unto the door of the tabernacle of the congregation; taking this for the whole court itself, as it sometimes is; though no doubt on this occasion as great a number was convened as well could be admitted into the court, or about it, to be spectators and witnesses of the solemn investiture of Aaron and his sons with the priestly office.

And gather thou all the congregation together unto the door of the tabernacle of the congregation.
The wave-breast and heave-leg Jehovah had taken of the children of Israel, from off the sacrifices of their peace-offerings: i.e., had imposed it upon them as tribute, and had given them to Aaron and his sons, i.e., to the priests, "as a statute for ever," - in other words, as a right which they could claim of the Israelites for all ages (cf. Exodus 27:21). - With Leviticus 7:35, Leviticus 7:36, the instructions concerning the peace-offerings are brought to a close. "This (the wave-breast and heave-leg) is the share of Aaron and his sons from the firings of Jehovah in the day (i.e., which Jehovah assigned to them in the day) when He caused them to draw near to become priests to Jehovah," i.e., according to the explanation in Leviticus 7:36, "in the day of their anointing." The word משׁחה in Leviticus 7:35, like משׁחה in Numbers 18:8, signifies not "anointing," but share, portio, literally a measuring off, as in Aramaean and Arabic, from משׁח to stroke the hand over anything, to measure, or measure off.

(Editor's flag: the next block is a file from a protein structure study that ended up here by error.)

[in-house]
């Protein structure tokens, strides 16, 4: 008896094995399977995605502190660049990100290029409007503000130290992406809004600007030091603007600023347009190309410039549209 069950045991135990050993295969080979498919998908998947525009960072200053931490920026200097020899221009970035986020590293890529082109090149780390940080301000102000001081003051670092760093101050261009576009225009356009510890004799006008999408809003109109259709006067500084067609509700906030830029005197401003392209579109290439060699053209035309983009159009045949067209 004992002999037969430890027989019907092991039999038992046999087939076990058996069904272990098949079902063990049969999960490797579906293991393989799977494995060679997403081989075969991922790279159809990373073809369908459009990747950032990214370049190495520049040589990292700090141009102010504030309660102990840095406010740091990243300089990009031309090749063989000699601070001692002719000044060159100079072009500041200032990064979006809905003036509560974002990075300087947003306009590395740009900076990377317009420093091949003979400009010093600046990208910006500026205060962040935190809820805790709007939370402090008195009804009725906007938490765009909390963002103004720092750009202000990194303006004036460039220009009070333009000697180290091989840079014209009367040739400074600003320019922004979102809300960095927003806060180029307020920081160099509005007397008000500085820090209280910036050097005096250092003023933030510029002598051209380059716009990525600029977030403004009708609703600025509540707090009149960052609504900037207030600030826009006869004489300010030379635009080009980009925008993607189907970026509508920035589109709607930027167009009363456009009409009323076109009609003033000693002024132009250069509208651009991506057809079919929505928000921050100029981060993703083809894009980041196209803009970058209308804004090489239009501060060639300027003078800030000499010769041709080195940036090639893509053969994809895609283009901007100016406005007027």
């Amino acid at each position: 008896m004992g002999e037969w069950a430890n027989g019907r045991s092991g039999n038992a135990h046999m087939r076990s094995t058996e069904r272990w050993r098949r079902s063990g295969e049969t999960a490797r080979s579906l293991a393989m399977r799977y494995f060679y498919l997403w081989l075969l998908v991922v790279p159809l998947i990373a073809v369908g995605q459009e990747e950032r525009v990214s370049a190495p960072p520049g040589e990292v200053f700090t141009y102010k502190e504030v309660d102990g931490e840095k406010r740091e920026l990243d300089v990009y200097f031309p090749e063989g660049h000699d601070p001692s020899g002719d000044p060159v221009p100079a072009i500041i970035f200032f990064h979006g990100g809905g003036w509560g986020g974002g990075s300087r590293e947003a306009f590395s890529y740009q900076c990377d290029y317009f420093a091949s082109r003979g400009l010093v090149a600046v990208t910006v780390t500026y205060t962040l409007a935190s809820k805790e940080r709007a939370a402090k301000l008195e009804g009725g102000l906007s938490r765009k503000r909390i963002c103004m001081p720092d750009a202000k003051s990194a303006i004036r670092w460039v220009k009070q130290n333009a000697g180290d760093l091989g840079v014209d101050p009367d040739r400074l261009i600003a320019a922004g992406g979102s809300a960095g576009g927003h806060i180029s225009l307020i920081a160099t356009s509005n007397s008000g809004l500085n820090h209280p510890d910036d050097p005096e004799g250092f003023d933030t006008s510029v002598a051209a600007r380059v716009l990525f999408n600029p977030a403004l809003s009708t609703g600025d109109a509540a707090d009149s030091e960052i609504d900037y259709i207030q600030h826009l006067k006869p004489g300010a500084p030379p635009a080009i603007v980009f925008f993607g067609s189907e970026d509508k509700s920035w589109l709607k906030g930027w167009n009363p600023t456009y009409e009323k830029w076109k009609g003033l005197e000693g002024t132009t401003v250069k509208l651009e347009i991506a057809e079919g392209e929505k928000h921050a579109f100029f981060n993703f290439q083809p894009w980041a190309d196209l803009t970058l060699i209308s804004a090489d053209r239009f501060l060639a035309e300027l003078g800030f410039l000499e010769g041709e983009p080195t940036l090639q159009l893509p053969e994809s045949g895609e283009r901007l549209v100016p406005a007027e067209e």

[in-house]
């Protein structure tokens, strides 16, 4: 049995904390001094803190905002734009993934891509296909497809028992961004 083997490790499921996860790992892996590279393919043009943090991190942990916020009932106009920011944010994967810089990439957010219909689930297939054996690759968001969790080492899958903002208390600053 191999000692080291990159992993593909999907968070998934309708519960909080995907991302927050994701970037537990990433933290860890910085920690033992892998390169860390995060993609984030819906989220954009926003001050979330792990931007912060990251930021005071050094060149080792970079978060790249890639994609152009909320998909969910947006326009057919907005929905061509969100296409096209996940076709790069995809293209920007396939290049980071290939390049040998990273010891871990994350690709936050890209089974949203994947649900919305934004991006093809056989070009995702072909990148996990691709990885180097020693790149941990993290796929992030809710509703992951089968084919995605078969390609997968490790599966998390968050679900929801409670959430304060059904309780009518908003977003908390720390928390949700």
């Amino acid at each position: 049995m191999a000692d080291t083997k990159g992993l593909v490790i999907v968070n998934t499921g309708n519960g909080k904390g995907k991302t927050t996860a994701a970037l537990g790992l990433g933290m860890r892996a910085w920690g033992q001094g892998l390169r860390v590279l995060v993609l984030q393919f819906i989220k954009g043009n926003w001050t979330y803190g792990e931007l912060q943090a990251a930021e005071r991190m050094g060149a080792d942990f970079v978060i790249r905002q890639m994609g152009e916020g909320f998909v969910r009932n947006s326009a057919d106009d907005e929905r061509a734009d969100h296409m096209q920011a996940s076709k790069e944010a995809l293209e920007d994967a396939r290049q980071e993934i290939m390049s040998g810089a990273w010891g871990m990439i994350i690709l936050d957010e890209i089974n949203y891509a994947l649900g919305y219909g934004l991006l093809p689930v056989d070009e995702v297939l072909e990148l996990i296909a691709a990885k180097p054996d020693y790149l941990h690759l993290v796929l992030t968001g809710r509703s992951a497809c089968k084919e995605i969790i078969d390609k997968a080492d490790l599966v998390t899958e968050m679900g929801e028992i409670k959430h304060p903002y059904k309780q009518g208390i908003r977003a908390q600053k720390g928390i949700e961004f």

The fulness with which every point in the sacrificial meal is laid down, helps to confirm the significance of the peace-offerings, as already implied in the name זבח sacrificial slaughtering, slain-offering, viz., as indicating that they were intended for, and culminated in a liturgical meal. By placing his hand upon the head of the animal, which had been brought to the altar of Jehovah for the purpose, the offerer signified that with this gift, which served to nourish and strengthen his own life, he gave up the substance of his life to the Lord, that he might thereby be strengthened both body and soul for a holy walk and conversation. To this end he slaughtered the victim and had the blood sprinkled by the priest against the altar, and the fat portions burned upon it, that in these altar-gifts his soul and his inner man might be grounded afresh in the gracious fellowship of the Lord. He then handed over the breast-piece by the process of waving, also the right leg, and a sacrificial cake of each kind, as a heave-offering from the whole to the Lord, who transferred these portions to the priests as His servants, that they might take part as His representatives in the sacrificial meal. In consequence of this participation of the priests, the feast, which the offerer of the sacrifice prepared for himself and his family from the rest of the flesh, became a holy covenant meal, a meal of love and joy, which represented domestic fellowship with the Lord, and thus shadowed forth, on the one hand, rejoicing before the Lord (Deuteronomy 12:12, Deuteronomy 12:18), and on the other, the blessedness of eating and drinking in the kingdom of God (Luke 13:15; Luke 22:30). Through the fact that one portion was given up to the Lord, the earthly food was sanctified as a symbol of the true spiritual food, with which the Lord satisfies and refreshes the citizens of His kingdom. This religious aspect of the sacrificial meal will explain the instructions given, viz., that not only the flesh itself, but those who took part in the meal, were all to be clean, and that whatever remained of the flesh was to be burned, on the second or third day respectively, that it might not pass into a state of decomposition. The burning took place a day earlier in the case of the praise-offering than in that of the vow and freewill-offerings, of which the offerer was allowed a longer enjoyment, because they were the products of his own spontaneity, which covered any defect that might attach to the gift itself.